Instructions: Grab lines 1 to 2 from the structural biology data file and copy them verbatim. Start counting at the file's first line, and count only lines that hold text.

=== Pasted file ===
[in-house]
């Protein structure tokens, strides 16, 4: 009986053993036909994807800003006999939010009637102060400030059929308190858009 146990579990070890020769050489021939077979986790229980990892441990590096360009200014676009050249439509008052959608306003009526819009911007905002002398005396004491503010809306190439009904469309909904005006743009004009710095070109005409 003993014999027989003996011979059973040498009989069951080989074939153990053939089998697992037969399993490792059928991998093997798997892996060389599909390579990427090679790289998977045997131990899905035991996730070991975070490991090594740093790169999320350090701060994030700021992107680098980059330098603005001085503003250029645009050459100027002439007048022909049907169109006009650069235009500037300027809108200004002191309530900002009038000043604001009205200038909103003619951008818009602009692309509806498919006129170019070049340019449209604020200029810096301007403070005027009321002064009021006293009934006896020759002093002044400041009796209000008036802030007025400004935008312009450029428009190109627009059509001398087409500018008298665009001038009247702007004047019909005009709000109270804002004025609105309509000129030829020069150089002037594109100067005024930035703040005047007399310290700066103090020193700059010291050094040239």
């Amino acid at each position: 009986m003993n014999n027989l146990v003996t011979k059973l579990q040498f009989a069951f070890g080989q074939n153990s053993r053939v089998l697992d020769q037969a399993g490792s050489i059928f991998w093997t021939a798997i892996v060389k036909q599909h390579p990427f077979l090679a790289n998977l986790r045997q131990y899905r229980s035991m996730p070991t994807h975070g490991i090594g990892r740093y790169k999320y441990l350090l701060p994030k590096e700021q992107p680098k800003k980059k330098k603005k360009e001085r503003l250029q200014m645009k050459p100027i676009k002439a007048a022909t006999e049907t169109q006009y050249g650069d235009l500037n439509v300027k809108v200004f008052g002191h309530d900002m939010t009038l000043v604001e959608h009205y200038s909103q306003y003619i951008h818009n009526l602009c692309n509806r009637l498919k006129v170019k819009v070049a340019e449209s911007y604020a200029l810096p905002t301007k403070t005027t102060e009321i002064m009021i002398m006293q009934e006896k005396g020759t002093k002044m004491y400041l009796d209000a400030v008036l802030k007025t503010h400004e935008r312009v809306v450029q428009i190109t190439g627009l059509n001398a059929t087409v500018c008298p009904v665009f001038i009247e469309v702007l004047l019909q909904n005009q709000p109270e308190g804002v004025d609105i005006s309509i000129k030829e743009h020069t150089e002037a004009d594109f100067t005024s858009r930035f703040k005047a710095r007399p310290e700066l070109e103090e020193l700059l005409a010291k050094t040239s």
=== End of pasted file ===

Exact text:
[in-house]
């Protein structure tokens, strides 16, 4: 009986053993036909994807800003006999939010009637102060400030059929308190858009 146990579990070890020769050489021939077979986790229980990892441990590096360009200014676009050249439509008052959608306003009526819009911007905002002398005396004491503010809306190439009904469309909904005006743009004009710095070109005409 003993014999027989003996011979059973040498009989069951080989074939153990053939089998697992037969399993490792059928991998093997798997892996060389599909390579990427090679790289998977045997131990899905035991996730070991975070490991090594740093790169999320350090701060994030700021992107680098980059330098603005001085503003250029645009050459100027002439007048022909049907169109006009650069235009500037300027809108200004002191309530900002009038000043604001009205200038909103003619951008818009602009692309509806498919006129170019070049340019449209604020200029810096301007403070005027009321002064009021006293009934006896020759002093002044400041009796209000008036802030007025400004935008312009450029428009190109627009059509001398087409500018008298665009001038009247702007004047019909005009709000109270804002004025609105309509000129030829020069150089002037594109100067005024930035703040005047007399310290700066103090020193700059010291050094040239």